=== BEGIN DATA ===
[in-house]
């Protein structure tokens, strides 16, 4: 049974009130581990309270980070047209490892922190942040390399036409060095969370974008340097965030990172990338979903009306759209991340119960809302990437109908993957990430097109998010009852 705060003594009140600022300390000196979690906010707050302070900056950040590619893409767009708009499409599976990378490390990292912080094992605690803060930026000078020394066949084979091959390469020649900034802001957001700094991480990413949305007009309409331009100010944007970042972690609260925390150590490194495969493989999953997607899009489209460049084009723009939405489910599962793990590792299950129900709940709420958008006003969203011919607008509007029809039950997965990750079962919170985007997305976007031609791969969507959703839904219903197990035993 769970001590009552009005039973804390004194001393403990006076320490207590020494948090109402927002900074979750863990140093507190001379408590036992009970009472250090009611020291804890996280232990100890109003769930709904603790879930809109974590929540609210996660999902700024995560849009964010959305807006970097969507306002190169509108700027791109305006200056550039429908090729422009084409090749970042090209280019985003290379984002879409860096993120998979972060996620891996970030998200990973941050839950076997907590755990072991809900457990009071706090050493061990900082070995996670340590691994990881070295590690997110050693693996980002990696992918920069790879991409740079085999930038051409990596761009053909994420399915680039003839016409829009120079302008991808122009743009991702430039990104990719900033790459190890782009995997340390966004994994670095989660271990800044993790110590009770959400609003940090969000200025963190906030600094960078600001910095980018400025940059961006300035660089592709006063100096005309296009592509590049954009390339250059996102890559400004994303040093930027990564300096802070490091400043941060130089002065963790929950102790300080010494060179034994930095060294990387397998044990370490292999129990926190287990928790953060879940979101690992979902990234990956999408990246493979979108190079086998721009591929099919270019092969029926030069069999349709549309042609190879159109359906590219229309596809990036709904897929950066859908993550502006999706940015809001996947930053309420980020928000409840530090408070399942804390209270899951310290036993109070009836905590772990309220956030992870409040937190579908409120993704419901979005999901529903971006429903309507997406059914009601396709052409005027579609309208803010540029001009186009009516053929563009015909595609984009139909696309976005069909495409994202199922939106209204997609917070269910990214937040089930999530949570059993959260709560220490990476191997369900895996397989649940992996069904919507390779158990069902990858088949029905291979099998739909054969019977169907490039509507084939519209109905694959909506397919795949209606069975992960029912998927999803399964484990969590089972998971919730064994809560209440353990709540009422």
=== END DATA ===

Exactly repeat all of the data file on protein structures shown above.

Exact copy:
[in-house]
């Protein structure tokens, strides 16, 4: 049974009130581990309270980070047209490892922190942040390399036409060095969370974008340097965030990172990338979903009306759209991340119960809302990437109908993957990430097109998010009852 705060003594009140600022300390000196979690906010707050302070900056950040590619893409767009708009499409599976990378490390990292912080094992605690803060930026000078020394066949084979091959390469020649900034802001957001700094991480990413949305007009309409331009100010944007970042972690609260925390150590490194495969493989999953997607899009489209460049084009723009939405489910599962793990590792299950129900709940709420958008006003969203011919607008509007029809039950997965990750079962919170985007997305976007031609791969969507959703839904219903197990035993 769970001590009552009005039973804390004194001393403990006076320490207590020494948090109402927002900074979750863990140093507190001379408590036992009970009472250090009611020291804890996280232990100890109003769930709904603790879930809109974590929540609210996660999902700024995560849009964010959305807006970097969507306002190169509108700027791109305006200056550039429908090729422009084409090749970042090209280019985003290379984002879409860096993120998979972060996620891996970030998200990973941050839950076997907590755990072991809900457990009071706090050493061990900082070995996670340590691994990881070295590690997110050693693996980002990696992918920069790879991409740079085999930038051409990596761009053909994420399915680039003839016409829009120079302008991808122009743009991702430039990104990719900033790459190890782009995997340390966004994994670095989660271990800044993790110590009770959400609003940090969000200025963190906030600094960078600001910095980018400025940059961006300035660089592709006063100096005309296009592509590049954009390339250059996102890559400004994303040093930027990564300096802070490091400043941060130089002065963790929950102790300080010494060179034994930095060294990387397998044990370490292999129990926190287990928790953060879940979101690992979902990234990956999408990246493979979108190079086998721009591929099919270019092969029926030069069999349709549309042609190879159109359906590219229309596809990036709904897929950066859908993550502006999706940015809001996947930053309420980020928000409840530090408070399942804390209270899951310290036993109070009836905590772990309220956030992870409040937190579908409120993704419901979005999901529903971006429903309507997406059914009601396709052409005027579609309208803010540029001009186009009516053929563009015909595609984009139909696309976005069909495409994202199922939106209204997609917070269910990214937040089930999530949570059993959260709560220490990476191997369900895996397989649940992996069904919507390779158990069902990858088949029905291979099998739909054969019977169907490039509507084939519209109905694959909506397919795949209606069975992960029912998927999803399964484990969590089972998971919730064994809560209440353990709540009422």